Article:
What the Organic Label Really Means

Although when the USDA originally created the organic seal in October of 2002 the intentions were pure, due to marketing and uninformed consumers, the label has taken on a life of its own. Upon spotting an organic seal on a package of strawberries in the super market, most consumers believe this product is safer, better for the environment and healthier opposed to the strawberries sitting beside them lacking the label. Organic, by most consumers’ definitions, has evolved into a cure-all, ethical, and environmentally friendly option. Consumers assume “organic” means chemical free, more nutritious, environmentally friendly, and hormone free. It’s become a romanticized back-to-nature obsession for those who can afford the label.

“People believe it must be better for you if it’s organic,” says Phil Howard, an assistant professor of community, food and agriculture at Michigan State University.

It’s not completely the consumers’ fault most define “organic” by these standards. Large companies that came out with organic lines of their products after it started becoming popular, Driscoll’s for example have run with this preconceived definition the consumer created for organic. Often using comforting words like natural and nurture alongside “organic” the consumer associated the definitions. As defined by the USDA, “Organic agriculture produces products using methods that preserve the environment and avoid most synthetic materials, such as pesticides and antibiotics.” ((Full Definition Here)) There are exceptions to the basic rule of not using synthetic materials, and the list of approved synthetic chemicals can be found here. USDA Approved ChemicalsI’m not arguing that the lack of conventional pesticides on produce is a bad thing, but I am pointing out that organic does not mean chemical free.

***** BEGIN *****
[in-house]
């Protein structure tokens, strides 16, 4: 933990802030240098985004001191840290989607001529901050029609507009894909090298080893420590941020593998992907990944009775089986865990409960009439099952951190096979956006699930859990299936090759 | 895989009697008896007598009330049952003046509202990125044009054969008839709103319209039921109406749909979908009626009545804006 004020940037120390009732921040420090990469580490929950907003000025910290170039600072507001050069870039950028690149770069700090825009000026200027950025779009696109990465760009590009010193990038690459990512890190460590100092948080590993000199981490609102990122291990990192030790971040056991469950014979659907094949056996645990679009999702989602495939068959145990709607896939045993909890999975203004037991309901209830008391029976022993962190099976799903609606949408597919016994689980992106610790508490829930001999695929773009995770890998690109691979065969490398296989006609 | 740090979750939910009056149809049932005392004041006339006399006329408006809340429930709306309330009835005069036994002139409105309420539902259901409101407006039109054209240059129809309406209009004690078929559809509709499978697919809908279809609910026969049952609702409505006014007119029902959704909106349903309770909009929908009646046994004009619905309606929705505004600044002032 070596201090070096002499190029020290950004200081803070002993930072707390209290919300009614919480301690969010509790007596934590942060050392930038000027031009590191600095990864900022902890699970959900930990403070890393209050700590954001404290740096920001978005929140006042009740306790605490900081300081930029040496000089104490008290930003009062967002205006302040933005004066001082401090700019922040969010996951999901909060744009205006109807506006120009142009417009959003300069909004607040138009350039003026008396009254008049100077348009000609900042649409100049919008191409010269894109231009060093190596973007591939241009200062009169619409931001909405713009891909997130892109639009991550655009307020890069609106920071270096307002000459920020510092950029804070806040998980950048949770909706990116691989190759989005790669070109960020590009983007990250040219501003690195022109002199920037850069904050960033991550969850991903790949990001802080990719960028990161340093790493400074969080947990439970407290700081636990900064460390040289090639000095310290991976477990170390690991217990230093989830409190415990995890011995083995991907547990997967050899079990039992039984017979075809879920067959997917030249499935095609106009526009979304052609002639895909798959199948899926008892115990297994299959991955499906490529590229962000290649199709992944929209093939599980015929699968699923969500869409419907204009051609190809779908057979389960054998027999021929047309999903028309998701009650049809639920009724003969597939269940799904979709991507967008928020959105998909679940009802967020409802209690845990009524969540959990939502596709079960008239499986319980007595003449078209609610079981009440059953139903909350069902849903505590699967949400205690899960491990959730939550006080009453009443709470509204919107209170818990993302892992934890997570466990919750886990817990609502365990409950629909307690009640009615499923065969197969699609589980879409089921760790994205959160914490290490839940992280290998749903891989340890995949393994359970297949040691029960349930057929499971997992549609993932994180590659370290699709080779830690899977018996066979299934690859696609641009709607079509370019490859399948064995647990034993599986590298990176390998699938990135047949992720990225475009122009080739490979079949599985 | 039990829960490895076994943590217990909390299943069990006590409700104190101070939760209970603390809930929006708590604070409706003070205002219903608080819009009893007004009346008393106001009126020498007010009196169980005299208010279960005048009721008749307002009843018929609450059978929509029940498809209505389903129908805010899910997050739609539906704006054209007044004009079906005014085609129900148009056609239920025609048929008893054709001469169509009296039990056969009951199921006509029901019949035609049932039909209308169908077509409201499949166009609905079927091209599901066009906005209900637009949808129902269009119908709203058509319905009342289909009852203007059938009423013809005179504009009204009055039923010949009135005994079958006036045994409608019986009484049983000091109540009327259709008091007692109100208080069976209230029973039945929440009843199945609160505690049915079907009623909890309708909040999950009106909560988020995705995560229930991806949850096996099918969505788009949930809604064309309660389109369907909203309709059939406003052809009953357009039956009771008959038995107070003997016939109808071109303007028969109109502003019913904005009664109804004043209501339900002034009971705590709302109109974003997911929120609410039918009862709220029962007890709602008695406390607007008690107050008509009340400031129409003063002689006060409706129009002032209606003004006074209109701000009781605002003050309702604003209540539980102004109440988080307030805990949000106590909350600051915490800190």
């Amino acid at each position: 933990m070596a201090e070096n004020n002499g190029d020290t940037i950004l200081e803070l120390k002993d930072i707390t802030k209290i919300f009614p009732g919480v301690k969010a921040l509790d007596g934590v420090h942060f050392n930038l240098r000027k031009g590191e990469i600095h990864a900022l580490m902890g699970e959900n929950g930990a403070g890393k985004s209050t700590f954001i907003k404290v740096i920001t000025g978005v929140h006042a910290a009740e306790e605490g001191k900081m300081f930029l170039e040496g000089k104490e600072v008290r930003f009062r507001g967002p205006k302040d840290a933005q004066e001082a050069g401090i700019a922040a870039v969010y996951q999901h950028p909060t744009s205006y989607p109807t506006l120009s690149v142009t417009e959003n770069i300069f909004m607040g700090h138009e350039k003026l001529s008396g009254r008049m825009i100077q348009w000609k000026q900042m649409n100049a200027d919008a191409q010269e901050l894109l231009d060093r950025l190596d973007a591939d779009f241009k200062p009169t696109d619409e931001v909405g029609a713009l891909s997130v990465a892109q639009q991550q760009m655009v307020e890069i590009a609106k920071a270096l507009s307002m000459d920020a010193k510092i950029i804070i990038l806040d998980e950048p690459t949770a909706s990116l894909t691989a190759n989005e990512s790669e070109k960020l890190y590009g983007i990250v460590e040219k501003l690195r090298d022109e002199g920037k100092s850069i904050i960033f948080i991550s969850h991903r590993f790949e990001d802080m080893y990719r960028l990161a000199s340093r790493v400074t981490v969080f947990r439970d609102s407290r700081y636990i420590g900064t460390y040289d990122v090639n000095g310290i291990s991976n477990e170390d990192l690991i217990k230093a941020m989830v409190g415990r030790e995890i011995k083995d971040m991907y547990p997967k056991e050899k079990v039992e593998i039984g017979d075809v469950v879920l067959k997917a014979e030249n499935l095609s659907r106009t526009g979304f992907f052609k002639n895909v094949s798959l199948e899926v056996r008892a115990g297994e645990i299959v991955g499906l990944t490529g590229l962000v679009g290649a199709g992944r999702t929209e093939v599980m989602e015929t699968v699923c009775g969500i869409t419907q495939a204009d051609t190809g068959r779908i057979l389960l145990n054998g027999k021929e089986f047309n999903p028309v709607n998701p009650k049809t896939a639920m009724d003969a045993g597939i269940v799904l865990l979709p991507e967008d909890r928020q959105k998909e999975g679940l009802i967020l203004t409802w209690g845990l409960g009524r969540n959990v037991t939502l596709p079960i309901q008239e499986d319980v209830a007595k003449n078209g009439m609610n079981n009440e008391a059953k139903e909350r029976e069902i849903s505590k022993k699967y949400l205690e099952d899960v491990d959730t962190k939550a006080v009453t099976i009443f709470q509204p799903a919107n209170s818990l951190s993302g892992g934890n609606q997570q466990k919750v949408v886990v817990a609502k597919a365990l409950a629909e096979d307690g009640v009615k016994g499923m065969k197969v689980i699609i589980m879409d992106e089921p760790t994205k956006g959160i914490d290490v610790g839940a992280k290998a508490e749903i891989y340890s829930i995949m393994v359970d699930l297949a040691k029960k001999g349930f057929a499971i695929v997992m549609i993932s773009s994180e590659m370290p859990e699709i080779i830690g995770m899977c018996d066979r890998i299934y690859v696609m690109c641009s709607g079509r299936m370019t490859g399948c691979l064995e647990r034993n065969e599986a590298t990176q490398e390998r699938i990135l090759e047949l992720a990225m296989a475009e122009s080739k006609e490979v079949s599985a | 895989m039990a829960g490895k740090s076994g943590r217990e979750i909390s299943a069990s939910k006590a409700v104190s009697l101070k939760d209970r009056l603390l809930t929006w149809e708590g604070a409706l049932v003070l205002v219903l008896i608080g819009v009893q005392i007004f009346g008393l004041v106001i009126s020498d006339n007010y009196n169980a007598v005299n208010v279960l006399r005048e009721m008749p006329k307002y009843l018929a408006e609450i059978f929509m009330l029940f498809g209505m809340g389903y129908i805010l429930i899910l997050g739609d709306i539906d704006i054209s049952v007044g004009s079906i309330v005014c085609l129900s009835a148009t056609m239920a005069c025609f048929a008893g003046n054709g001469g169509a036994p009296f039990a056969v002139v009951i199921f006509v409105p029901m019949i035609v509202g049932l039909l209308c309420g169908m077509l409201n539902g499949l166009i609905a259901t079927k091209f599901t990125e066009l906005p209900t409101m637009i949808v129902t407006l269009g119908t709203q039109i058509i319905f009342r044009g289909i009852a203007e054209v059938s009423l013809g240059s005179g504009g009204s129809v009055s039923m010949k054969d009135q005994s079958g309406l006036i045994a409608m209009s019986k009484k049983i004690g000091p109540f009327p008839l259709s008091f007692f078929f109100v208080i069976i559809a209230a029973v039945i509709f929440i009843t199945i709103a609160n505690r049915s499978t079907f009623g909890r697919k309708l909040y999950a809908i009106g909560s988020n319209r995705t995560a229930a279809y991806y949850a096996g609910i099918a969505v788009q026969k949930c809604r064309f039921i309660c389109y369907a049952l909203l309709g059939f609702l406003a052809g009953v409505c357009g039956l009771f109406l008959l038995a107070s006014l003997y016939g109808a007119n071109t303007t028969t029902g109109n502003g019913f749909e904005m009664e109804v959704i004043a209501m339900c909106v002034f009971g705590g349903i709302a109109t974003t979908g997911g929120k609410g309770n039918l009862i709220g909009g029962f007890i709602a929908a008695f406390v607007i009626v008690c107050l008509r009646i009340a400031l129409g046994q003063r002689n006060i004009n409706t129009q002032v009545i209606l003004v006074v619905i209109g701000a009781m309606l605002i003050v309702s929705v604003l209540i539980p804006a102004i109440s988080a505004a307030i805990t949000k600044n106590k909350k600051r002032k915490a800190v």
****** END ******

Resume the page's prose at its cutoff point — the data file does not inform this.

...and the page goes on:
Secondly, it is not taken into account by the consumer the carbon footprint created by shipping organic strawberries from south America verse the much smaller footprint created by purchasing local sustainably grown berries. Driscoll’s produces majority of “organic” strawberries seen in the super market. For 8 months out of the year, Driscoll’s is sourcing their organic berries from “Central Mexico”. Although it is not directly Driscoll’s fault for the lack of informed consumer’s, from a marketing standpoint they have embraced the assumed definition of organic, allowing the customer to dismiss the fact that their berries are from thousands of miles away and dismissing the fact that outsourcing for produce greatly increases ones carbon footprint. By food traveling large distances, by planes, trains, trucks, and ships, the pollution is contributing to global warming and unhealthy air quality. Today, the typical American prepared meal contains, on average, ingredients from at least five countries outside the United States. Imports by airplane have a substantial impact on global warming pollution. In 2005, the import of fruits, nuts, and vegetables into California by airplane released more than 70,000 tons of CO2, which is equivalent to more than 12,000 cars on the road. (National Resource Defense Council) I am not dismissing the organic produce market or claiming that conventional produce is better for you, but I am claiming that when making the decision to buy organic imported produce verse local sustainably grown produce, the local produce is most likely less daunting on the environment.
Choosing local produce supports your community and reduces fuel consumption and pollution associated with transporting food all by eating food directly from a farmer. Although not all local growers may be organic, because they are growing on a small scale many utilize many organic practices and grow using sustainable practices. Farmer’s markets are a great resource to find local food and connect directly with growers. As food trade has greatly increased with population increase, you can make an impact by choosing food grown closer to home.

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